OUR BELMONT, late 20's to approximatelyl 1960
A open collective oral history of our memories
Edition of November 2013
The fiftieth reunion of my class of 1950 stirred many memories and a great deal of correspondence before and after the Oct 2000 reunion. That inspired me to write memoirs of my days in Belmont. And not to let other's contributions disappear into cyber vapors, I incorporated many in my narratives.
My first memoirs of growing up in Belmont 1932-1960 grew to the point I submitted it to the Belmont Historical Society Archives. Others who contributed were Roy Scammell, Barbara Dow Elwell, Larry Maletta, Dick Bolles, Mary Hart Duffy,
My second treatise, pond hockey, Belmont, Mass. 1940-1953 has drawn attention beyond Belmont circles as the topic of pond hockey in the US and Canada has reached the point where a movie on it came out in 2008.
Bit by bit fond recall of Christmas in Belmont, 1937-1960 has come together.
Harvard & MIT Faculty who lived in Belmont. A start on attempting to list them all. An inspiration for this was a chintzy wikipedia entry on famous people who have lived in Belmont.
Having been a lifelong "car nut" I have documented my Memories of Vehicles in Belmont 1937-1960. Inspired by my participation in car clubs, forums and selling old car magazines off my site.Having noticed most listings on deceased military are limited to killed or missing in action, I started my Veterans Memorial page for Belmont veterans of my era.
My notes on the fine book, "Images of Belmont" published in 2000 by the Belmont Historical Society
St. Joseph's 1944 Altar Boys Photo
Some related links:
- Inflation Calculator handy for showing 'what happened to the dollar?'
- Google will come up with phone search sources.
- Social Security Death Index ,(SSDI). You can enter birth year as 193* to avoid long lists per all years.
- The official Town of Belmont, MA website.
I made my first trip since 1989 to Massachusetts in July '99 and visited my brother on Beacon Hill and my only cousin in Gloucester. Ed Benz called me in May in response to my inquiries about our Harvard Class of '54 reunion.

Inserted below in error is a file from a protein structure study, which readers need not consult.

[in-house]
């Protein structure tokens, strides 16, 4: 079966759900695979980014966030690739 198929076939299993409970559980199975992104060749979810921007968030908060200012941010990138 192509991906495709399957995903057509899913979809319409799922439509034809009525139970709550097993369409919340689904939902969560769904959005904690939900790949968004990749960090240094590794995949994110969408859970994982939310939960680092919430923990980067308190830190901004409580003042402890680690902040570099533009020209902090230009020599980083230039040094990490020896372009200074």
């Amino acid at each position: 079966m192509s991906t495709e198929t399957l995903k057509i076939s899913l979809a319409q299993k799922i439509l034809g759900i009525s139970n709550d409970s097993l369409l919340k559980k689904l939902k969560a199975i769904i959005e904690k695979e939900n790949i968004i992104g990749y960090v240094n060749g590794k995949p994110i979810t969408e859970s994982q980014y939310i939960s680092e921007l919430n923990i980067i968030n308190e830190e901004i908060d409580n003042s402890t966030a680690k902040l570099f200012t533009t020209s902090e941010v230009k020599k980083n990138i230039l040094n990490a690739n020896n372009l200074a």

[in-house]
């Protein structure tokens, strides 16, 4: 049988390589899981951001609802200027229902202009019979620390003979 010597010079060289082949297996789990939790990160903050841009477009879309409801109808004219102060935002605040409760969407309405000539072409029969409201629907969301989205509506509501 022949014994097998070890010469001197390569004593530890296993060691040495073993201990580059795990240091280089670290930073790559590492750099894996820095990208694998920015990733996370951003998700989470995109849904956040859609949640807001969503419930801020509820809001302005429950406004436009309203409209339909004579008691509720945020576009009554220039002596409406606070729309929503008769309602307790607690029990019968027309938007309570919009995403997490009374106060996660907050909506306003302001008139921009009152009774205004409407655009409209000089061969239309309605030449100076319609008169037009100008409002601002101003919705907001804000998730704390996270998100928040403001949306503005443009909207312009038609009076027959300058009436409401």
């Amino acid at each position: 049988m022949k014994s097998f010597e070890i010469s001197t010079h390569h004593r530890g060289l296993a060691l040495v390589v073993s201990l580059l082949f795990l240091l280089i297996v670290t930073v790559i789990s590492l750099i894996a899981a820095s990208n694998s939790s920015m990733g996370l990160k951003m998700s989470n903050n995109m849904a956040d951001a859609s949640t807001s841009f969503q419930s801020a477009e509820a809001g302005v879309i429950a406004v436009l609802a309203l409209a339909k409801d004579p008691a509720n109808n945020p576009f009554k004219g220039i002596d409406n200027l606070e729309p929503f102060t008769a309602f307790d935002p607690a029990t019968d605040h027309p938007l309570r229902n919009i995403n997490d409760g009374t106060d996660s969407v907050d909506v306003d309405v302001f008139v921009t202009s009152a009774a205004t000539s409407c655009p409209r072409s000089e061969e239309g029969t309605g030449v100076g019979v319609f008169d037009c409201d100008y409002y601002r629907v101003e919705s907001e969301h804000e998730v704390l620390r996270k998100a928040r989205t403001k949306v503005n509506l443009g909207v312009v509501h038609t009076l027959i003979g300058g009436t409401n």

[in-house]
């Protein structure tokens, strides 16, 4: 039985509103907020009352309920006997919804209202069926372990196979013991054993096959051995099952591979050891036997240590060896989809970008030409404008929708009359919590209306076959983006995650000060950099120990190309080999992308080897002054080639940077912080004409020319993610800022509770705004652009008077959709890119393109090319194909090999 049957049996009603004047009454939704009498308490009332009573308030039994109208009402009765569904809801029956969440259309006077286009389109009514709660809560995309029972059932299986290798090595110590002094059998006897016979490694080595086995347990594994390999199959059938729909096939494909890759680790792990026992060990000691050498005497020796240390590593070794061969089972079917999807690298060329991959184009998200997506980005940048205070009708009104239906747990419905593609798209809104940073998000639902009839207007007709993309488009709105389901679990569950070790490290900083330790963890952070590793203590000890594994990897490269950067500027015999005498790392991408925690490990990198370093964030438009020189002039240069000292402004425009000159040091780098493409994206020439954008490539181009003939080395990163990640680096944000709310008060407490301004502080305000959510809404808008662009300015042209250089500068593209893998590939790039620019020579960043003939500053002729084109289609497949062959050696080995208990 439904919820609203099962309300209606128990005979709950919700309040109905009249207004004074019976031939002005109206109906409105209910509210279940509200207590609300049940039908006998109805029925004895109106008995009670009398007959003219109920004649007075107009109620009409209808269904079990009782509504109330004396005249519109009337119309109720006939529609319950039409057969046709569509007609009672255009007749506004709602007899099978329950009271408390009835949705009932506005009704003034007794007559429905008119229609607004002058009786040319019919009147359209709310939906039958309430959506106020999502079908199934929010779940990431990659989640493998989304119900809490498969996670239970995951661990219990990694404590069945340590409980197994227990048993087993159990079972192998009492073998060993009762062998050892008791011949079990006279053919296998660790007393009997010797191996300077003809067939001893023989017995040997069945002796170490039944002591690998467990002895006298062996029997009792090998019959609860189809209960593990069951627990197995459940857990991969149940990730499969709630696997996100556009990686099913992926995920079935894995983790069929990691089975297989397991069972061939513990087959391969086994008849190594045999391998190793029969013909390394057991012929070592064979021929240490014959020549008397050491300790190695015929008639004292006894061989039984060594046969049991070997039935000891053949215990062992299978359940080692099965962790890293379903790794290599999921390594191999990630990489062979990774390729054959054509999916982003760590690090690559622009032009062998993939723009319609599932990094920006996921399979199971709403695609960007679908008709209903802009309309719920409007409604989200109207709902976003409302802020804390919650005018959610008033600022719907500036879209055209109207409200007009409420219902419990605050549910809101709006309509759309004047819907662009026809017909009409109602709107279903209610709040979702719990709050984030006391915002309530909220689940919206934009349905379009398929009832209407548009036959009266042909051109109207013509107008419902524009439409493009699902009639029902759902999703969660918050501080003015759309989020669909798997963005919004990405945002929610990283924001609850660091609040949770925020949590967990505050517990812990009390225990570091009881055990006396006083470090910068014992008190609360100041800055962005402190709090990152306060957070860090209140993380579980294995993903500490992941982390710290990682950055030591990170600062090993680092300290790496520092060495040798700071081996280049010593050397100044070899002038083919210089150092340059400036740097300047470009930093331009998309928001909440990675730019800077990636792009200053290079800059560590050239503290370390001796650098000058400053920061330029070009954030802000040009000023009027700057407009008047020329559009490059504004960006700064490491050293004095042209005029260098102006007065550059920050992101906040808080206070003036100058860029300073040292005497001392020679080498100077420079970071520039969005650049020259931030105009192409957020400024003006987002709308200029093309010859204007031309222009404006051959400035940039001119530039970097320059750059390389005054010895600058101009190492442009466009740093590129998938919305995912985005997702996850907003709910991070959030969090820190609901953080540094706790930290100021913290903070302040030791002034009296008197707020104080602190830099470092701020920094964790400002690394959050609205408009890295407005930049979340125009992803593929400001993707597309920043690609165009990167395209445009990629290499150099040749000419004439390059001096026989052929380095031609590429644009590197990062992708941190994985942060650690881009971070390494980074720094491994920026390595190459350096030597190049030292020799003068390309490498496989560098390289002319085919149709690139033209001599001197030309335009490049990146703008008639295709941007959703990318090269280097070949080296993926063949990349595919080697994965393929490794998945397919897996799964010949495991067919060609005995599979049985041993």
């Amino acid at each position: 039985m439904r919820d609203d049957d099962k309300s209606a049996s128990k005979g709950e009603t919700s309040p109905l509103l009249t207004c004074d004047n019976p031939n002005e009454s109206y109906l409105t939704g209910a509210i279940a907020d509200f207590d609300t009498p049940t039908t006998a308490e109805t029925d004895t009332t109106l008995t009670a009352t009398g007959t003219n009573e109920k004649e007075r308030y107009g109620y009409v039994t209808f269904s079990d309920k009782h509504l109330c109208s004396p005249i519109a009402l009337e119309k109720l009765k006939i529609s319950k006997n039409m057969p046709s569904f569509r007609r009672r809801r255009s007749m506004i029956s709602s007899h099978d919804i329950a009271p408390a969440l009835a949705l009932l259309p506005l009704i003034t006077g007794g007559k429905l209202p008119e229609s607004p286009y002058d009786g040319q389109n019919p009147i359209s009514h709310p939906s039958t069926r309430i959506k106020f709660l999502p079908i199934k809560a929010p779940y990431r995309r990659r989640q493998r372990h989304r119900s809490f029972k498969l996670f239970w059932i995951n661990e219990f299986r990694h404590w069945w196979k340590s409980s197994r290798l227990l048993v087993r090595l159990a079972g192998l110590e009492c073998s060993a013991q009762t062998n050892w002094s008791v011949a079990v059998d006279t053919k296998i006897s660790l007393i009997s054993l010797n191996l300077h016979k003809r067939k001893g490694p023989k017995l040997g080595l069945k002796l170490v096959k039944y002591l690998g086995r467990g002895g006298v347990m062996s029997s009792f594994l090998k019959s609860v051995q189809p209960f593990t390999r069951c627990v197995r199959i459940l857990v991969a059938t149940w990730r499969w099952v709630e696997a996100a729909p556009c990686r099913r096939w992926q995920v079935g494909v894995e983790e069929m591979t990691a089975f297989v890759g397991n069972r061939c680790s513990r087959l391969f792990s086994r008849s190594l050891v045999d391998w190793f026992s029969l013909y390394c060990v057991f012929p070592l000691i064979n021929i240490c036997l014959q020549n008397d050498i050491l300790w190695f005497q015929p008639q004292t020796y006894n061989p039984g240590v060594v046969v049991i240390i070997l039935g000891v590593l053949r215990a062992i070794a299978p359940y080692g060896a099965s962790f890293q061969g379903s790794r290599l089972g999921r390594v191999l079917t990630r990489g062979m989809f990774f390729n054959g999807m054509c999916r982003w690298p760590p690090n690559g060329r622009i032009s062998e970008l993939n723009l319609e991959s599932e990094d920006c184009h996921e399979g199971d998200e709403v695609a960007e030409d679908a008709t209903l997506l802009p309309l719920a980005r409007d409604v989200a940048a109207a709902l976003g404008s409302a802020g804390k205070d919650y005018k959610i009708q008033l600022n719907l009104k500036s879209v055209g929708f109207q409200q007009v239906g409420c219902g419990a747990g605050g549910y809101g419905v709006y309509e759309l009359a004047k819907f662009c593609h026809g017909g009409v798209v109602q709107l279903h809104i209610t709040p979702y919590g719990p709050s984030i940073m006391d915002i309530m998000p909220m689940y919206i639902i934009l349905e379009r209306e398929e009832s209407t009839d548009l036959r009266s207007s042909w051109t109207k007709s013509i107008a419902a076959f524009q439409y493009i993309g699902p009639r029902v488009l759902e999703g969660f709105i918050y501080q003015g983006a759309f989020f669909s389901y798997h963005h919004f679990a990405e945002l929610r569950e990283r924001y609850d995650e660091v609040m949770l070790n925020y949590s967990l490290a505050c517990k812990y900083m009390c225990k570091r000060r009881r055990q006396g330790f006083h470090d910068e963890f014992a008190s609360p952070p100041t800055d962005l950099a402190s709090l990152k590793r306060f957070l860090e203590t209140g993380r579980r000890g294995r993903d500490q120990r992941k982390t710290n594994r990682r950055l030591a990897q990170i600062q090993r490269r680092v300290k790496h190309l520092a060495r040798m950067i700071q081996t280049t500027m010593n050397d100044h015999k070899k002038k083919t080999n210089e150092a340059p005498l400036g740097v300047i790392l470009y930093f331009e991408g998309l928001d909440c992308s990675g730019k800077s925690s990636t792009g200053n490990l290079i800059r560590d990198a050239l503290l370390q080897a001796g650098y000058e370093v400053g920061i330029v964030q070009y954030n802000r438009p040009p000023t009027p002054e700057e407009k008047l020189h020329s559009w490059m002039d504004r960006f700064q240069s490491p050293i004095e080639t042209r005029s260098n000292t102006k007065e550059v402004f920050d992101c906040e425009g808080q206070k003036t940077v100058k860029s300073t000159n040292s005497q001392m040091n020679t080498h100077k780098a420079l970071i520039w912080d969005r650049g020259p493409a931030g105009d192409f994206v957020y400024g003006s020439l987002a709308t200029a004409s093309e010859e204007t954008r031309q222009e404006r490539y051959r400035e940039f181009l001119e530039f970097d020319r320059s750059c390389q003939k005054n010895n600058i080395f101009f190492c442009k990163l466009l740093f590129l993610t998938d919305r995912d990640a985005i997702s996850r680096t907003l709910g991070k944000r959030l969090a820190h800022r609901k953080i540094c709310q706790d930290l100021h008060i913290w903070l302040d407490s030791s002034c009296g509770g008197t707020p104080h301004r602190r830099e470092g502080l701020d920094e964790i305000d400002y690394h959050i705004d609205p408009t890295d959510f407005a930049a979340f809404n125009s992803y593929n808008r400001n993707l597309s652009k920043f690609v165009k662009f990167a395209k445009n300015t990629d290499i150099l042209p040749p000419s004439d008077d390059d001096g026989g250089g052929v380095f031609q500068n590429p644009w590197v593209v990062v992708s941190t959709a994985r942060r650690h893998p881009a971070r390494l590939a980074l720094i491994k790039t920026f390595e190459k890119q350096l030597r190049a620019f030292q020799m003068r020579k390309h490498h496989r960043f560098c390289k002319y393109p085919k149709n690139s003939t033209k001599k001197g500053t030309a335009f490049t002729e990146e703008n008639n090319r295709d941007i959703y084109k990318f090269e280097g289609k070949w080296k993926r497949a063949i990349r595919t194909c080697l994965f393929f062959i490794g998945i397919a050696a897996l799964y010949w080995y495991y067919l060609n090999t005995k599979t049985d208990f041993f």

I have had my yearbook handy all these years and my four kids are familiar with it. About a dozen years ago, one daughter in law exclaimed, "What happened to people, everyone looks so bright and intelligent?"
I answered, "pre television". (which I haven't had in my home since 1987.)
I emigrated to the Ozarks from Anaheim, California in 1991. North American Aviation had moved us to California in 1963.
I landed a foreclosure in Missouri before everyone else discovered the area so for about $22,000 I got a 2400 sq ft, albeit 90 year old home, a 40 by 60 barn of the same vintage and five acres, three in beef/fescue production. My Ozarks Place 1991-2009
I joined all the local civic clubs and ran for state representative in 1996 so I wouldn't be an obscure guy from California. My 1996 campaign for state rep in MO . In fact I shattered all local precedent by doing so. It helped get to know people and be known.
I had a stopover in northwest Arkansas, renting a house in retirement Bella Vista for five months in 1991. Living amongst golf carts and many people who had NO interest in the area did not appeal to me. It was back to the real world moving to a cattle and feed raising village of 180 (never been larger, nor smaller since founded in 1884). It was a German Lutheran community, of which I am neither.
I hadn't seen a hockey game since my bad knee forced my early retirement in 1987 until I visited four ice rinks in southern California and watched kids from 4 to 14 play. It brought back fond memories. Since then I discovered ice hockey 70 miles south of my village which inspired me to put up my HOCKEY INDEX web pages for my experiences and some current good links for amateur hockey. I tried to play but my legs, balance was shaky.
It seems redundant to say I am retired, since essentially I have not had a day job since 1981 when I took a disability retirement. My health is good but I've had some setbacks which some doctors said I got through because I was too mean to die, and never smoked.
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